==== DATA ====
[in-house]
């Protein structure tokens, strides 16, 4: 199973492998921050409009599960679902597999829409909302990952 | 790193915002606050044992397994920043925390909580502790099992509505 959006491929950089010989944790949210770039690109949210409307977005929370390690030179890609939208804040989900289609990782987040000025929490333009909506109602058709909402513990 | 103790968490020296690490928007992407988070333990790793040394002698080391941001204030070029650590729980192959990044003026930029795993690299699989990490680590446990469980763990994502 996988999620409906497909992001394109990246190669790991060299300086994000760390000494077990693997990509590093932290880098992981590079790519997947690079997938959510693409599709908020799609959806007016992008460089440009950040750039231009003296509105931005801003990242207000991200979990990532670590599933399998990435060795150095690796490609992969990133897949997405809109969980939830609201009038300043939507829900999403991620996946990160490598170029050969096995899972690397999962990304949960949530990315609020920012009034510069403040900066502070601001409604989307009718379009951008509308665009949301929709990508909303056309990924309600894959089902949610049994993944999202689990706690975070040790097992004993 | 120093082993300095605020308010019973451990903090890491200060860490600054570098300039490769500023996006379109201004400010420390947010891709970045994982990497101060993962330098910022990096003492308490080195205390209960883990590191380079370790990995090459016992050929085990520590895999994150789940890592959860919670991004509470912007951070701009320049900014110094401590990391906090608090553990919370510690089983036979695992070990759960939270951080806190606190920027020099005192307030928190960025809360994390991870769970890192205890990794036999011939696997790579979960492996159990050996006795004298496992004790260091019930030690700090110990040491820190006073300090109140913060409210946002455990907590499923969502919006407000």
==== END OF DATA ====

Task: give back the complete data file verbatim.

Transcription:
[in-house]
């Protein structure tokens, strides 16, 4: 199973492998921050409009599960679902597999829409909302990952 | 790193915002606050044992397994920043925390909580502790099992509505 959006491929950089010989944790949210770039690109949210409307977005929370390690030179890609939208804040989900289609990782987040000025929490333009909506109602058709909402513990 | 103790968490020296690490928007992407988070333990790793040394002698080391941001204030070029650590729980192959990044003026930029795993690299699989990490680590446990469980763990994502 996988999620409906497909992001394109990246190669790991060299300086994000760390000494077990693997990509590093932290880098992981590079790519997947690079997938959510693409599709908020799609959806007016992008460089440009950040750039231009003296509105931005801003990242207000991200979990990532670590599933399998990435060795150095690796490609992969990133897949997405809109969980939830609201009038300043939507829900999403991620996946990160490598170029050969096995899972690397999962990304949960949530990315609020920012009034510069403040900066502070601001409604989307009718379009951008509308665009949301929709990508909303056309990924309600894959089902949610049994993944999202689990706690975070040790097992004993 | 120093082993300095605020308010019973451990903090890491200060860490600054570098300039490769500023996006379109201004400010420390947010891709970045994982990497101060993962330098910022990096003492308490080195205390209960883990590191380079370790990995090459016992050929085990520590895999994150789940890592959860919670991004509470912007951070701009320049900014110094401590990391906090608090553990919370510690089983036979695992070990759960939270951080806190606190920027020099005192307030928190960025809360994390991870769970890192205890990794036999011939696997790579979960492996159990050996006795004298496992004790260091019930030690700090110990040491820190006073300090109140913060409210946002455990907590499923969502919006407000």